By Gene Geiger
Charter Commission Chair
The Lewiston and Auburn Joint Charter Commission has decided not to move forward with a merger vote this November. To put it simply, there is not enough time to do all that needs to be done. We’re determined to do this right, not do it fast.
We were aiming for a November vote, but the highest priority is to do a first-rate job so voters have clear, detailed and transparent information on which to make a decision. There is more to do.
Let me give you some background and details.
The work of the Commission takes place in after three formal efforts within the last 20 years to enhance collaboration between the two cities. However, there has never been a formal effort seeking complete merging of the two cities.
In 2013-14 a petition drive was launched to put the election of a joint charter commission on the ballot. Over 2,500 citizens signed those petitions, which resulted in the election of an independent joint charter commission. In June 2014, the citizens of Lewiston and Auburn each elected three residents to serve as members of a six-member Joint Charter Commission. In that election, there were six candidates from each city vying for the three positions. Commissioners elected were:
Gene Geiger, Commission Chair, President of Geiger; Lucien Gosselin, Treasurer, retired Executive Director of LAEGC and former City Administrator of Lewiston; Chantel Pettengill, owner of Pettengill Academy, former Chair of the YPLAA Political Involvement Committee
Mike Beaulieu, former state legislator from Auburn, retired teacher; Holly Lasagna, Commission Vice Chair, Manager of the REACH grant for Healthy Androscoggin, former Associate Director of the Bates College Harward Center for Community Partnerships; Chip Morrison, Business Development Officer for Androscoggin Bank, retired President of the Androscoggin County Chamber and former Auburn City Manager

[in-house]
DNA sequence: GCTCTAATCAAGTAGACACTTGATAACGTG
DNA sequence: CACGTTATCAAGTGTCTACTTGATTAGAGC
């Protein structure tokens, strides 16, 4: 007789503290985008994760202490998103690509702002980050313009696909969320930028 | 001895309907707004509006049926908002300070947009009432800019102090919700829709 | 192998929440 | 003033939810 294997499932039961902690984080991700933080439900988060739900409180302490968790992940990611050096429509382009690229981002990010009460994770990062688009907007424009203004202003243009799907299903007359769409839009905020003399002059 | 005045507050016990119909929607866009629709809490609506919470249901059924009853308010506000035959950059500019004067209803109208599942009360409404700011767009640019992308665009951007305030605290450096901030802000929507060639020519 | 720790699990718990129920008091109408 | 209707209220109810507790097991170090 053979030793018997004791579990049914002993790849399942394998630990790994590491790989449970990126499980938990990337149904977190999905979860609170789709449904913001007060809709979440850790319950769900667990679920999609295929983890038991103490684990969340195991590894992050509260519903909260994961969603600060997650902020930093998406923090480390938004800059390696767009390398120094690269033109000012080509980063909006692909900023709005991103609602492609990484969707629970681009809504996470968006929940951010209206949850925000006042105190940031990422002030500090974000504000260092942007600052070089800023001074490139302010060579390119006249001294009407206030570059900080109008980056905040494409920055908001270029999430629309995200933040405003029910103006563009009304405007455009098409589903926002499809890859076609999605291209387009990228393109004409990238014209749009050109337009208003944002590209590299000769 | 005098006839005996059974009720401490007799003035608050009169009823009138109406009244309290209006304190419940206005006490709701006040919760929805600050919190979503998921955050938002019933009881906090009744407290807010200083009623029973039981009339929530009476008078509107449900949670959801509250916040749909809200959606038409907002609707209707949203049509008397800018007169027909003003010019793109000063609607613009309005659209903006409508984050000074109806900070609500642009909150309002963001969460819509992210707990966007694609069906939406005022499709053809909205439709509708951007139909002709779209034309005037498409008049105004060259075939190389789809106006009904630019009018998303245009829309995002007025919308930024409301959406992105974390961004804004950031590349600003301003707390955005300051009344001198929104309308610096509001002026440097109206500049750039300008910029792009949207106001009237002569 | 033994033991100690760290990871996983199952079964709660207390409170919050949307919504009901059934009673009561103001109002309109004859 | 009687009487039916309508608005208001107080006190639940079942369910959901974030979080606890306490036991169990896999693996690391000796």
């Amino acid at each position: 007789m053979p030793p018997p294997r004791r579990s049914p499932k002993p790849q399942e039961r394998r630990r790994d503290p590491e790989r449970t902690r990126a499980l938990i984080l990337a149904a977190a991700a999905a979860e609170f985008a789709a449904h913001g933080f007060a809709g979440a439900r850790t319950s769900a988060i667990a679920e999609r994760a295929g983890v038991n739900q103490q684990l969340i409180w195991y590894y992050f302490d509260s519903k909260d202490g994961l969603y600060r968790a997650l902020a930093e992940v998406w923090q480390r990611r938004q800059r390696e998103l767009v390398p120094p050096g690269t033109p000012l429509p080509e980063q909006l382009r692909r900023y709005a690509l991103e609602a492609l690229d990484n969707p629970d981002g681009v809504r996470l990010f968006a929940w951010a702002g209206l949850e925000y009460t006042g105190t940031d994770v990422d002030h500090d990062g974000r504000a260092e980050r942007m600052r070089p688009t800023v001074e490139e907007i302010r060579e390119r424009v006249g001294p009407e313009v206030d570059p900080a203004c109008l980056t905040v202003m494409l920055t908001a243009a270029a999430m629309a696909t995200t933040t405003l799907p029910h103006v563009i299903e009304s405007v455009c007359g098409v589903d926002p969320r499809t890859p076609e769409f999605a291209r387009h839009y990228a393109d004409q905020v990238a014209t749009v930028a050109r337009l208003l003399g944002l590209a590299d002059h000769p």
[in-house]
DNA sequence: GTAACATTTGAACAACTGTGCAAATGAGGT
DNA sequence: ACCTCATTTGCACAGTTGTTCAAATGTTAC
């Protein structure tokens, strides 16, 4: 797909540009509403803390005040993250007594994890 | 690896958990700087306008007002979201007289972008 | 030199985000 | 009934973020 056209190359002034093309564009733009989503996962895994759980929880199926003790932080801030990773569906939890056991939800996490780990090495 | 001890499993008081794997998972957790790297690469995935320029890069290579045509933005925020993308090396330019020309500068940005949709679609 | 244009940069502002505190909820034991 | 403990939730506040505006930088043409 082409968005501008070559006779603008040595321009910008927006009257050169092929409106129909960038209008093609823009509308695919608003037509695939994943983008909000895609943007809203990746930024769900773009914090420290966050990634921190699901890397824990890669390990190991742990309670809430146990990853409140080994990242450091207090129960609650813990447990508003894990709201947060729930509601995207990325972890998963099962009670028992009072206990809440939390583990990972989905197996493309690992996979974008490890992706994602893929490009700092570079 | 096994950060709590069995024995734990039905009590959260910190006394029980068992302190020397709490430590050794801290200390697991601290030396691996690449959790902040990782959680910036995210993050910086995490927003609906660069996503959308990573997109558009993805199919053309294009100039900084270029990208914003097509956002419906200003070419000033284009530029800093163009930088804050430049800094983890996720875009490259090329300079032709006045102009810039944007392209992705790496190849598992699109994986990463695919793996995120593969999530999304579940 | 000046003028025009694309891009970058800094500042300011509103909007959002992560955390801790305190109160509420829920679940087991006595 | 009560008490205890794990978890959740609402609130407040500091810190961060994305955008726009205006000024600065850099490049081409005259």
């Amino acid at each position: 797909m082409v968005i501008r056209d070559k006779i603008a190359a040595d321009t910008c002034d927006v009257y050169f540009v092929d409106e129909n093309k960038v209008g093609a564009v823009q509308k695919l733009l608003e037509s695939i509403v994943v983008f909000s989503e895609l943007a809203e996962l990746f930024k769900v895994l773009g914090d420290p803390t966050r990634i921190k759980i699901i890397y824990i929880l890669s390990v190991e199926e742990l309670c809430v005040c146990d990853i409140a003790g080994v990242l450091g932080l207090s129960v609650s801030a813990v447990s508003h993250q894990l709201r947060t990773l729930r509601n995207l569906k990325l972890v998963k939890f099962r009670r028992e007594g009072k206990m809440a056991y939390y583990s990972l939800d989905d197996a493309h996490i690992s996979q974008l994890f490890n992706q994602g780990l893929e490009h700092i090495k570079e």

The Commission’s work is governed by Title 30-A, §2152 of the Maine Revised Statutes, which requires the consolidation agreement to include elements such as: Proposed charter; Name of new city; Location of city hall; Assets of each city; Debt of each city; How taxes will be apportioned to service existing debt; Any other necessary and proper facts and terms.
The last element is key. An effort of this significance requires that the voters understand how merging the two cities would affect how the cities are managed and how services and taxes would be impacted. People we talk to want to have facts before making a decision.
To flush this information out in a detailed, unbiased way, the Commission retained CGR, a government efficiency non-
profit based in Rochester, NY. They are helping us conduct a study of Lewiston and Auburn now—and over 40 local residents are participating in the discussions and conclusions.
Look at the time we have between now and November; we concluded we are not far enough along:
Charter Documents. We are partially through a legal review of the proposed charter and the related consolidation agreement, but there are a number of unresolved issues regarding a post-vote transition. In addition, we just received several substantive suggestions for charter changes we want to dig into.
Cities Study. The options phase of the CGR-led study of the cities and schools started about six weeks ago. While we’ve made a lot of progress, we need more workgroup discussion and input on a number of issues. Once that is done, the draft report has to be reviewed and the data double checked before it is released. We expect the conclusions to be challenged, and we don’t want its data foundation to undermine its credibility.
So, we’re going to take our time and not rush. This is too important. We’ll release the charter and study report later this year or early next, and as we complete our work we’ll talk with community members and consider the most appropriate time to put the merger vote on the ballot.
Our work is fully chronicled on our website at newlacharter.ning.com. We welcome your ideas and support.